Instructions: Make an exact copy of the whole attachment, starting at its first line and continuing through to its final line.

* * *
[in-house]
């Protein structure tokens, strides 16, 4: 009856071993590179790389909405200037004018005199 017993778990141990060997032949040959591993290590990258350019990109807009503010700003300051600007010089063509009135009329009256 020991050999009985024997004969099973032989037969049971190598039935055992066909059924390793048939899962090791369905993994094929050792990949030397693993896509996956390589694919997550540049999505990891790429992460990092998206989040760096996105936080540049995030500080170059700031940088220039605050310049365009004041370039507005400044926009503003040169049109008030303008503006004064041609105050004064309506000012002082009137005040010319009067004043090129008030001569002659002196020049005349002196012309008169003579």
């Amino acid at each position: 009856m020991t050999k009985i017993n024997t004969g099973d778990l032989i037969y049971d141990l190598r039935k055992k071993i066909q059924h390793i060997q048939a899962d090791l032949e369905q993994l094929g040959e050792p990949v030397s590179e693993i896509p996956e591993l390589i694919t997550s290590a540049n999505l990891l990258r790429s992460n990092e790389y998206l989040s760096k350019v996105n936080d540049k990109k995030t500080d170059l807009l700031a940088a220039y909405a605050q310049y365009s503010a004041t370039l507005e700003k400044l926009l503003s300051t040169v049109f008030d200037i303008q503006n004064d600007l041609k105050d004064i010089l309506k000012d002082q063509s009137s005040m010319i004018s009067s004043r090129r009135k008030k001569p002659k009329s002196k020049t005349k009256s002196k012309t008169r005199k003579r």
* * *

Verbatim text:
[in-house]
């Protein structure tokens, strides 16, 4: 009856071993590179790389909405200037004018005199 017993778990141990060997032949040959591993290590990258350019990109807009503010700003300051600007010089063509009135009329009256 020991050999009985024997004969099973032989037969049971190598039935055992066909059924390793048939899962090791369905993994094929050792990949030397693993896509996956390589694919997550540049999505990891790429992460990092998206989040760096996105936080540049995030500080170059700031940088220039605050310049365009004041370039507005400044926009503003040169049109008030303008503006004064041609105050004064309506000012002082009137005040010319009067004043090129008030001569002659002196020049005349002196012309008169003579």
């Amino acid at each position: 009856m020991t050999k009985i017993n024997t004969g099973d778990l032989i037969y049971d141990l190598r039935k055992k071993i066909q059924h390793i060997q048939a899962d090791l032949e369905q993994l094929g040959e050792p990949v030397s590179e693993i896509p996956e591993l390589i694919t997550s290590a540049n999505l990891l990258r790429s992460n990092e790389y998206l989040s760096k350019v996105n936080d540049k990109k995030t500080d170059l807009l700031a940088a220039y909405a605050q310049y365009s503010a004041t370039l507005e700003k400044l926009l503003s300051t040169v049109f008030d200037i303008q503006n004064d600007l041609k105050d004064i010089l309506k000012d002082q063509s009137s005040m010319i004018s009067s004043r090129r009135k008030k001569p002659k009329s002196k020049t005349k009256s002196k012309t008169r005199k003579r």